A graph showing our best knowledge of star cycles
Backdropped by the blackness of space and the thin line of Earth’s atmosphere, the International Space Station is seen from Space Shuttle Discovery as the two spacecraft begin their relative separation. Earlier the STS-119 and Expedition 18 crews concluded 9 days, 20 hours and 10 minutes of cooperative work onboard the shuttle and station. Undocking of the two spacecraft occurred at 2:53 p.m. (CDT) on March 25, 2009.
Astronomers now know that the Big Bang occurred 13.7 billion years ago. For the first few hundred million years, the entire Universe was too hot any stars to form. But then the Universe cooled down to the point that gravity could start pulling together the raw hydrogen and helium into the first ever stars.
The first generation of stars, which astronomers call Population III stars, would have lived short violent lives. They probably lasted just a million years or so, and then detonated as supernovae. But in their lives, these Population III stars would have created heavier and heavier elements at their cores, and in their violent deaths, they would have created the even more exotic heavier elements, like gold and uranium. It’s possible that the first stars went through a few quick cycles, pulling in material, detonating and seeing the region with heavier elements. Eventually the first long-term stars would have gotten going, stars with the amount of heavier elements we see today.
What is a Pulsar?
Neutron stars are small (about 20km across), rotate rapidly and are incredibly dense. They are mostly made of neutrons that formed as electrons combined with protons in the atomic nuclei of the dying stars’ collapsing cores. Their powerful magnetic fields lead to radio pulses that can be detected on the Earth each time they rotate. These objects are known as pulsars when the pulses can be detected on the Earth.1
The British astronomer Jocelyn Bell Burnell discovered pulsars while completing her PhD at Cambridge University in the late 1960s. Using a radio telescope designed by her adviser Anthony Hewish and Martin Ryle (both men later shared a Nobel prize for their work), Bell Burnell found strange radio pulses coming from a single point in the sky.
After a period of confusion about what was causing the pulses, Bell Burnell and her colleagues confirmed that pulsars, as the sources of pulses came to be known, are emitted by rapidly spinning neutron stars.2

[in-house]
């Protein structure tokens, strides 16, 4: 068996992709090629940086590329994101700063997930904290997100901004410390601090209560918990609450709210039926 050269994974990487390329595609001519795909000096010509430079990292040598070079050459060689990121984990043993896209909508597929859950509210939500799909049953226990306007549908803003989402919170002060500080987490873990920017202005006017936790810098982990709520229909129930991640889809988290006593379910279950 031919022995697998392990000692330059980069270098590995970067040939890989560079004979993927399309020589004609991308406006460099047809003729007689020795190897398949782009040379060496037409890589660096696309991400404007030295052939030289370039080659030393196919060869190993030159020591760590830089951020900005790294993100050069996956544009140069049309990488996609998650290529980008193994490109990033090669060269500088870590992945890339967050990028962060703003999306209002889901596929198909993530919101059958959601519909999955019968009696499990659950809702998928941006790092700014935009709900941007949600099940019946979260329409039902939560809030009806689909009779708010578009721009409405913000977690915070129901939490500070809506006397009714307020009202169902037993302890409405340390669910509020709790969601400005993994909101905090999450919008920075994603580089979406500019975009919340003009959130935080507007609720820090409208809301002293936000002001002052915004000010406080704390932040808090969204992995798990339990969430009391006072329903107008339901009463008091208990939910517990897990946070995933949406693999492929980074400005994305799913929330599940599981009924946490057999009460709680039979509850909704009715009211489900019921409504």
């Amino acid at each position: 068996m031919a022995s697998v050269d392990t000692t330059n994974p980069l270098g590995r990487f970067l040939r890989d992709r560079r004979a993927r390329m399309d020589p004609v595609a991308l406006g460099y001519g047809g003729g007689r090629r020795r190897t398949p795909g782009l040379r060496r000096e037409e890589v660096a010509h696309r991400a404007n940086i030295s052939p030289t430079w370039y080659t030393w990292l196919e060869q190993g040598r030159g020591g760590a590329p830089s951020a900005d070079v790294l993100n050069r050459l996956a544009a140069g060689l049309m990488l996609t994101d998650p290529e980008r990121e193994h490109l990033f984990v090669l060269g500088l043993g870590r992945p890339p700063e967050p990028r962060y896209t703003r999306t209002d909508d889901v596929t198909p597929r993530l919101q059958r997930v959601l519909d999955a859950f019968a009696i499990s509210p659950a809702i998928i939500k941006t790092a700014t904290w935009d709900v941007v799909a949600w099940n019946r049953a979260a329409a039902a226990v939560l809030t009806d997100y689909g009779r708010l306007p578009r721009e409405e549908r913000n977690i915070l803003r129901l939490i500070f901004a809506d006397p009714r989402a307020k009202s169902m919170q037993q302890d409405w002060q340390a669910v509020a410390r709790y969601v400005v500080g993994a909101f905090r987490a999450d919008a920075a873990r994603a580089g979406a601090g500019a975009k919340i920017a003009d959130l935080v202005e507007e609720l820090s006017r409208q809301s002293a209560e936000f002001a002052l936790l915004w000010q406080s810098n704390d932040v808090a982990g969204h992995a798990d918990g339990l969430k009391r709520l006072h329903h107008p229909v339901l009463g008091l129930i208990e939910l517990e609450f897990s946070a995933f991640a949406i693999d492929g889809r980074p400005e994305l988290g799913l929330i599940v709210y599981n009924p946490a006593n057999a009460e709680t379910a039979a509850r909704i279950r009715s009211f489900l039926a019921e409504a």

The Vela Pulsar (watch here)
The Crab Pulsar
Bonus: Pulsar Sounds (Listen Here)
23 May 2013
To cure a disease you need to first understand its cause. Cancers come in all shapes and sizes, but genetic mutations – a few small changes in pivotal DNA sequences – play a role in almost every case. Acute myeloid leukaemia (AML) is an aggressive cancer of the blood that kills thousands of people worldwide each year. In a bid to understand what genes might be sparking the disease, scientists sequenced the genomes of over 200 AML patients, comparing the genetic sequences in their cancerous cells with those in their healthy cells. The result? A list of which genes and pathways contribute to the cancer. In this interactive graphic each dark line represents a single patient, connecting the mutations that appear in their cancer and revealing which mutations are most common. By identifying the genes that commonly cause the cancer, the researchers hope to dig up new ways to fight AML.
Written by Anthony Lewis
Look, I made a gif of this most awesome wizard at the Leaky Cauldron!
DUDE IS READING ‘A BRIEF HISTORY OF TIME’ BY STEPHEN HAWKING
I NEVER REALIZED
are you serious
I always assumed wizards just ignored science, because the fact that “magic” exists, can explain anything. But there are MuggleBorn wizards, ones who, until they were eleven, lived in the real world and learned science and things. Did they all just abandon that normal, muggle knowledge, like Harry did? It’s always been there, itching in the back of my mind.
FOUR FOR YOU SCIENCE WIZARD
YOU GO SCIENCE WIZARD
can we point out that he’s doing wandless magic too
like voldemort couldnt even do that shit
molly fuckin weasley couldnt fuckin do that
who are you
pretty sure this whole series has been about the wrong wizard guys
Plot Twist: He is able to do wandless magic because his comprehensive understanding of quantum physics means that he is the only wizard/witch to actually understand how magic works.
You could not possibly understand how happy this makes me.
I have hope for the wizarding world again.